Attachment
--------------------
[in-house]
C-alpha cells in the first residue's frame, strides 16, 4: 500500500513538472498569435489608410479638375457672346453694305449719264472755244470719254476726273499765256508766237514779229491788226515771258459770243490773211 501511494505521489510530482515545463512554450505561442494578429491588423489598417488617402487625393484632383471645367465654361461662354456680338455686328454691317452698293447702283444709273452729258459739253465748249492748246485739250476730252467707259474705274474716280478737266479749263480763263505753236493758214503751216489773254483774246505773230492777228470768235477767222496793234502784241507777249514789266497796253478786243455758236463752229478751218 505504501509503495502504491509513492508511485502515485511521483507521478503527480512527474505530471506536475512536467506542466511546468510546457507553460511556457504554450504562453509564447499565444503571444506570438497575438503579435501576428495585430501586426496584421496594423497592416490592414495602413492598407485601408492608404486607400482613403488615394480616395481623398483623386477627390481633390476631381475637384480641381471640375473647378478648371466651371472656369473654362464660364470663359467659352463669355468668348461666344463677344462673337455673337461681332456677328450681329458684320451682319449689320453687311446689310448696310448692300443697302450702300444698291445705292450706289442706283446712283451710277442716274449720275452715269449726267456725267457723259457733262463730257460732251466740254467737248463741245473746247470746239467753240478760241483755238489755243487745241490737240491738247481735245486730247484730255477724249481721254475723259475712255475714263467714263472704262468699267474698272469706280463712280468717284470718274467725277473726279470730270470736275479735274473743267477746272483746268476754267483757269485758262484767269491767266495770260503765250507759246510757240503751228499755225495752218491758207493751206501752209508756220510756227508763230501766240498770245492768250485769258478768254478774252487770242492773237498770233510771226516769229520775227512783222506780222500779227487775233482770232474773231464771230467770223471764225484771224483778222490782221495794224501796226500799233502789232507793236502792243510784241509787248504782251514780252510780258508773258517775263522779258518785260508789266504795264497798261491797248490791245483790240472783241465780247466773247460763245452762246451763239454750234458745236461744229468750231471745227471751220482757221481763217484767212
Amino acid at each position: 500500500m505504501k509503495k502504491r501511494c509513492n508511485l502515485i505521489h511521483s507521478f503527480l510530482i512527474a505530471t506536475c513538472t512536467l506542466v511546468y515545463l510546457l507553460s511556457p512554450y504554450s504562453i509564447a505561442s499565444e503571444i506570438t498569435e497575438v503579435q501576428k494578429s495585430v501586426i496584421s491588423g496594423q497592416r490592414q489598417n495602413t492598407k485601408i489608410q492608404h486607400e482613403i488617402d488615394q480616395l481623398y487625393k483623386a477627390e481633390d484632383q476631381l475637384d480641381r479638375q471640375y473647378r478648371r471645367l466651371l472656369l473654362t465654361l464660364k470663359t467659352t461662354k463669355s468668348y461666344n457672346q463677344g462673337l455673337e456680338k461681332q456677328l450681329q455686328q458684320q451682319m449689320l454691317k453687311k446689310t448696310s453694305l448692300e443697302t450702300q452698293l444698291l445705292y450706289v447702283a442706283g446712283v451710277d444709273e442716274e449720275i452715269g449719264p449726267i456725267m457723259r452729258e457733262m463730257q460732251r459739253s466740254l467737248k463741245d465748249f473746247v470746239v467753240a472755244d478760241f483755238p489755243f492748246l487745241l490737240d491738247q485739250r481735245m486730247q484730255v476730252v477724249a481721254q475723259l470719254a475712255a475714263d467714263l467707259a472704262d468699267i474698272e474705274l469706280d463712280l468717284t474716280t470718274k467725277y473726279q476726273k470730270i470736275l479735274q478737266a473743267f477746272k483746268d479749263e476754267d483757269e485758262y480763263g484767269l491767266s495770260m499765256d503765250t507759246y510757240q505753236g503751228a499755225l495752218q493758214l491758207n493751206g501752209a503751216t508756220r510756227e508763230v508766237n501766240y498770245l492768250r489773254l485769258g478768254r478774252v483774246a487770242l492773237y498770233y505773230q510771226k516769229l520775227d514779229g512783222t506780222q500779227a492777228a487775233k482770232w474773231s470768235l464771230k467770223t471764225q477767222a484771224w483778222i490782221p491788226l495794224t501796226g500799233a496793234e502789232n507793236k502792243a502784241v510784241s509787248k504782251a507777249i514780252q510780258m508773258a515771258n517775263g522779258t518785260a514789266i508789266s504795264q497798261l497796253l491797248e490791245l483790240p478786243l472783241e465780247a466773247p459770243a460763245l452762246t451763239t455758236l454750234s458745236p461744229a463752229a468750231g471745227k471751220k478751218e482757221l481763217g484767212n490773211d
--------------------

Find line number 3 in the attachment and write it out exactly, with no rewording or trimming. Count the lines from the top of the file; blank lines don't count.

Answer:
Amino acid at each position: 500500500m505504501k509503495k502504491r501511494c509513492n508511485l502515485i505521489h511521483s507521478f503527480l510530482i512527474a505530471t506536475c513538472t512536467l506542466v511546468y515545463l510546457l507553460s511556457p512554450y504554450s504562453i509564447a505561442s499565444e503571444i506570438t498569435e497575438v503579435q501576428k494578429s495585430v501586426i496584421s491588423g496594423q497592416r490592414q489598417n495602413t492598407k485601408i489608410q492608404h486607400e482613403i488617402d488615394q480616395l481623398y487625393k483623386a477627390e481633390d484632383q476631381l475637384d480641381r479638375q471640375y473647378r478648371r471645367l466651371l472656369l473654362t465654361l464660364k470663359t467659352t461662354k463669355s468668348y461666344n457672346q463677344g462673337l455673337e456680338k461681332q456677328l450681329q455686328q458684320q451682319m449689320l454691317k453687311k446689310t448696310s453694305l448692300e443697302t450702300q452698293l444698291l445705292y450706289v447702283a442706283g446712283v451710277d444709273e442716274e449720275i452715269g449719264p449726267i456725267m457723259r452729258e457733262m463730257q460732251r459739253s466740254l467737248k463741245d465748249f473746247v470746239v467753240a472755244d478760241f483755238p489755243f492748246l487745241l490737240d491738247q485739250r481735245m486730247q484730255v476730252v477724249a481721254q475723259l470719254a475712255a475714263d467714263l467707259a472704262d468699267i474698272e474705274l469706280d463712280l468717284t474716280t470718274k467725277y473726279q476726273k470730270i470736275l479735274q478737266a473743267f477746272k483746268d479749263e476754267d483757269e485758262y480763263g484767269l491767266s495770260m499765256d503765250t507759246y510757240q505753236g503751228a499755225l495752218q493758214l491758207n493751206g501752209a503751216t508756220r510756227e508763230v508766237n501766240y498770245l492768250r489773254l485769258g478768254r478774252v483774246a487770242l492773237y498770233y505773230q510771226k516769229l520775227d514779229g512783222t506780222q500779227a492777228a487775233k482770232w474773231s470768235l464771230k467770223t471764225q477767222a484771224w483778222i490782221p491788226l495794224t501796226g500799233a496793234e502789232n507793236k502792243a502784241v510784241s509787248k504782251a507777249i514780252q510780258m508773258a515771258n517775263g522779258t518785260a514789266i508789266s504795264q497798261l497796253l491797248e490791245l483790240p478786243l472783241e465780247a466773247p459770243a460763245l452762246t451763239t455758236l454750234s458745236p461744229a463752229a468750231g471745227k471751220k478751218e482757221l481763217g484767212n490773211d